Wednesday, August 26, 2020

Between Stressful Striving and Sleeping

     Much of our day is spent rushing about, at times physically, but almost always mentally & emotionally. Relentless stressful self-talk continues while traveling to & from work, and sadly, even while trying to spend quality time with loved ones! No wonder we zone out or fall asleep during guided meditation - a break is long overdue. Sadly, most of us are so used to "the rat-race" that we completely forget who we really are.
     So we furiously keep tap-dancing in a futile effort to be recognized as "good enough," worthwhile members of society, and then zone out from exhaustion.  

      “Frenzy destroys our inner capacity for peace. It destroys the fruitfulness of our work, because it kills the root of inner wisdom which makes work fruitful.”
Thomas Merton

     Mercifully, there are some exceptions. Here are a few situations I can think of when we're thriving, fully alive!
     • being at a baby's birth - especially our own child;
     • being with a baby, young child, puppy or kitten who connects directly with our heart;
     • hugging someone we love when words aren't even considered;
     • being with a dying loved one;
     • awed speechless by the magnificence of nature;
     • doing anything (work, play, practice) with loving-care & commitment.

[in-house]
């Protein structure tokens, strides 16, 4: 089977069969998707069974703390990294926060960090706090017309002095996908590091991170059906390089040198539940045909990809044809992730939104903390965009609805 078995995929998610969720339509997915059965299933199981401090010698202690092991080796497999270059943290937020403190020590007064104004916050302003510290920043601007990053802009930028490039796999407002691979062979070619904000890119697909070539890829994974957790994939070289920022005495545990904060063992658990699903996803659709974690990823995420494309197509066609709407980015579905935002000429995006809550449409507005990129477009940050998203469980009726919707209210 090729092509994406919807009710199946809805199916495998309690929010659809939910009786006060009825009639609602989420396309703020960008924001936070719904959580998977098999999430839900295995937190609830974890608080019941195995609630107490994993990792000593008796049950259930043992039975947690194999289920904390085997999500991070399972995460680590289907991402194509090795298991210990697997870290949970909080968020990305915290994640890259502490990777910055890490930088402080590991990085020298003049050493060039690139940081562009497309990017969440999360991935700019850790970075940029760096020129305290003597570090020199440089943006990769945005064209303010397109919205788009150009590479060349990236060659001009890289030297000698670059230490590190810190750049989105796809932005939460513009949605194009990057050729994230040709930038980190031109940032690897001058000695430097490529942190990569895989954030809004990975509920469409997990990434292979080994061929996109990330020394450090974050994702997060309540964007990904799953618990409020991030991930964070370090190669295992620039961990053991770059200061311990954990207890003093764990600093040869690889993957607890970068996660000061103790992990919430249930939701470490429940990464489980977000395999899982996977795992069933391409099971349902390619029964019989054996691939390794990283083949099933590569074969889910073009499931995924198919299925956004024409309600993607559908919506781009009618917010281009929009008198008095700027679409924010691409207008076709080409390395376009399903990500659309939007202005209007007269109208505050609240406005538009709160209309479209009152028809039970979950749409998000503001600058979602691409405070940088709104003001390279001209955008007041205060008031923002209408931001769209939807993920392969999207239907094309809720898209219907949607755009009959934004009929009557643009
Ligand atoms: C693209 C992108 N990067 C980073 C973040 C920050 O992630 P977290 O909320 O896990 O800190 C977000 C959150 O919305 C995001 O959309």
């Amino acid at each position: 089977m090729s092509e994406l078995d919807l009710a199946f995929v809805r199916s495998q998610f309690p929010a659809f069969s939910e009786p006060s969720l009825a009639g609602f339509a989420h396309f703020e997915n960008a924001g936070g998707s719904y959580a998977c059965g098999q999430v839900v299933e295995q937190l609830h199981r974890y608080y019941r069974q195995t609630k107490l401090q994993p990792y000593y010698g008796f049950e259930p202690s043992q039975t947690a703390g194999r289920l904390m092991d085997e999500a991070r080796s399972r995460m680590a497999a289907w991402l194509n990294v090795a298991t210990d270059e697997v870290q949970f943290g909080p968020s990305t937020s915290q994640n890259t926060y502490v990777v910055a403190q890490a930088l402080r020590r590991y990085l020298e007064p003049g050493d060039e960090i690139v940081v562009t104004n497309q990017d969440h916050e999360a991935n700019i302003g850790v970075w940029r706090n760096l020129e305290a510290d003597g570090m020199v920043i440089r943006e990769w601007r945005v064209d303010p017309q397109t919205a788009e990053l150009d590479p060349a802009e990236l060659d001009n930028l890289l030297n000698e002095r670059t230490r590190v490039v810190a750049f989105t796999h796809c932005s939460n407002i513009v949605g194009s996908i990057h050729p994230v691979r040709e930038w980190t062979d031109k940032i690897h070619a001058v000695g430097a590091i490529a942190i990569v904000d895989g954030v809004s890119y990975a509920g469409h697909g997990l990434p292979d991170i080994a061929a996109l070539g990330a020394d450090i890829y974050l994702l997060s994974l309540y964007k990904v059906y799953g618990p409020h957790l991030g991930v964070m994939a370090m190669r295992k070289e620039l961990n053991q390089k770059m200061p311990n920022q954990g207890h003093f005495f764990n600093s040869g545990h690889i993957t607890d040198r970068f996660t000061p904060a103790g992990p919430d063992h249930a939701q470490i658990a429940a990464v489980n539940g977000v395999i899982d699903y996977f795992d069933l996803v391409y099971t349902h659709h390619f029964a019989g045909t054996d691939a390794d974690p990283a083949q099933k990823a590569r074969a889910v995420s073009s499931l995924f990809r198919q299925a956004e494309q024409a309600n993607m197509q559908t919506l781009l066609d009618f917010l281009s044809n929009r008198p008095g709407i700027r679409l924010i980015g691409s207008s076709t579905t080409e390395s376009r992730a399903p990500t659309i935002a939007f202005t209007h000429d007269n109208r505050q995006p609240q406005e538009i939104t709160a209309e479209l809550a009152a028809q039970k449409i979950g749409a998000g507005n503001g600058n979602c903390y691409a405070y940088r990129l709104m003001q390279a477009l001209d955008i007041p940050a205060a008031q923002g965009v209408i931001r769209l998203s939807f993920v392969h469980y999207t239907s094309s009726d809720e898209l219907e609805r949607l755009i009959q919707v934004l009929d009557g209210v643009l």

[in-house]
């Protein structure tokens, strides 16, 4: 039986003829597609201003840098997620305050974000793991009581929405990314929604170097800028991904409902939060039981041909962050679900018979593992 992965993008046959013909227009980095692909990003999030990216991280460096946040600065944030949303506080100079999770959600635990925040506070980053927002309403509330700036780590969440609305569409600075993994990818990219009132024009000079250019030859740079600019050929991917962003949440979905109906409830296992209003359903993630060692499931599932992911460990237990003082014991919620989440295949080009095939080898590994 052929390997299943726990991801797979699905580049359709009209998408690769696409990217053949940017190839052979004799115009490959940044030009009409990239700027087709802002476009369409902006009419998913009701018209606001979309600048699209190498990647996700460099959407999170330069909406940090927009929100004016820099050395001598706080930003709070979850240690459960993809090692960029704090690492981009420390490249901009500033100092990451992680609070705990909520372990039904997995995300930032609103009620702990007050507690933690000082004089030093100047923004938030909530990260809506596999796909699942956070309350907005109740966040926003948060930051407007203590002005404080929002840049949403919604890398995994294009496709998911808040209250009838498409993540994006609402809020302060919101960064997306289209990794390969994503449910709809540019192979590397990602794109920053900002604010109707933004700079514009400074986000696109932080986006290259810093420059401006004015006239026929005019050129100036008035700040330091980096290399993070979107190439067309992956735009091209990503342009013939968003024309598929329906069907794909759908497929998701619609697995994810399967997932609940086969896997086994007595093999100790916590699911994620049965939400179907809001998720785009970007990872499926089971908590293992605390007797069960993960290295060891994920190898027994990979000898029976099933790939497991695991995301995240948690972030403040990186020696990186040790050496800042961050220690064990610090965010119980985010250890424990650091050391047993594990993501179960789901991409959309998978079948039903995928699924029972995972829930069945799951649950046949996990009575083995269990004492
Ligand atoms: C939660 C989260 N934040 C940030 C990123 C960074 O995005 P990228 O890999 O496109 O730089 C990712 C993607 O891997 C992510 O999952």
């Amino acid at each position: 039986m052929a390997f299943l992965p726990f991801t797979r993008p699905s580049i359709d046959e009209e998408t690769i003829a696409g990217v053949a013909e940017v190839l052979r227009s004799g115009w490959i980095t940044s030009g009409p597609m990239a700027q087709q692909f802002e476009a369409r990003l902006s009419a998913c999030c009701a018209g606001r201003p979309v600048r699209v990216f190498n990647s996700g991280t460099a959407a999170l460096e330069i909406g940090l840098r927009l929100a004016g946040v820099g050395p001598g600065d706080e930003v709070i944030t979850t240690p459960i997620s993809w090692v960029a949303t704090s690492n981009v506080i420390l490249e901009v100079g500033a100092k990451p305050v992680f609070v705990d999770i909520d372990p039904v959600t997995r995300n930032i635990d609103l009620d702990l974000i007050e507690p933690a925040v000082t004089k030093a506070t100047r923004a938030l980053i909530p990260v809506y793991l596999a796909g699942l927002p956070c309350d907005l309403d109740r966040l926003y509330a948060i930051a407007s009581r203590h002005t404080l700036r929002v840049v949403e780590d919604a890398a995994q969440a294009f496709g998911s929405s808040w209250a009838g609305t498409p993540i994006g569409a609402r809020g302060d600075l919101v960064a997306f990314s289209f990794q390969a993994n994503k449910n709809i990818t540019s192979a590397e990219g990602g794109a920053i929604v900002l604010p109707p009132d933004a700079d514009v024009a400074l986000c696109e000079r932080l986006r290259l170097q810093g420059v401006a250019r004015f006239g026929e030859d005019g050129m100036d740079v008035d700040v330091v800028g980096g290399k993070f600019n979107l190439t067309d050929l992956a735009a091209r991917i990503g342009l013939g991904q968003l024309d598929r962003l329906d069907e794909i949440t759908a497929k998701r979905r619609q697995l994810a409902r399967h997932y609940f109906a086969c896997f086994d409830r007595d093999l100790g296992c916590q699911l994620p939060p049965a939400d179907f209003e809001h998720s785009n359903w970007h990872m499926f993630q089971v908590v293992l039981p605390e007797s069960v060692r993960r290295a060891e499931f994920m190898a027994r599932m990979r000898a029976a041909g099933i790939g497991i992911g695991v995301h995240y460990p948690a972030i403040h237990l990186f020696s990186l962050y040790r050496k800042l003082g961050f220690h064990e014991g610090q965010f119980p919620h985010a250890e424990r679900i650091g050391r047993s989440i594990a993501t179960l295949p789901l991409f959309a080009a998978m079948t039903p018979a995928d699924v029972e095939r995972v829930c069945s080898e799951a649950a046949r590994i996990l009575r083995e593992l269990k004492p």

What do all these activities associated with thriving share in common? I would say awe-inspired intimacy - an open-hearted, direct, sustained bond between ourself and someone or something we deeply care about. Perhaps these are all forms of nurturing, based on pure love (instead of fear, anxiety, neediness).

          “When we quit thinking about
          ourselves and our own self-preservation,
          we undergo a truly heroic transformation
          of consciousness.”  
                                     Joseph Campbell 
     Meditation practice is basically remembering to be intimate with our self, others, life itself. And we do this by learning to "let go of patterns in our mind and heart that violate love & violate openness.
     ... if we sit in meditative silence infused with love, the state of wonder, we intimately taste directly for ourselves for which no words can be found. That’s why we long for the experience to which our words are alluding to, and how to stabilize in it, and how to share it with people.”
      James Finley PhD

     “There is a light in the core of our being that calls us home – one that can only be seen with closed eyes. We can feel it as a radiance in the center of our chest. This light of loving awareness is always here, regardless of our conditioning. It does not matter how many dark paths we have traveled or how many wounds we have inflicted or sustained as we have unknowingly stumbled toward this inner radiance. It does not matter how long we have sleepwalked, seduced by our desires and fears. This call persists until it is answered, until we surrender to who we really are. When we do, we feel ourselves at home wherever we are. A hidden beauty reveals itself in our ordinary life. As the true nature of our Deep Heart is unveiled, we feel increasingly grateful for no reason – grateful to simply be.”
     John J. Prendergast. “The Deep Heart – Our Portal to Presence.” Sounds True, 2019 

Bonnie Baker

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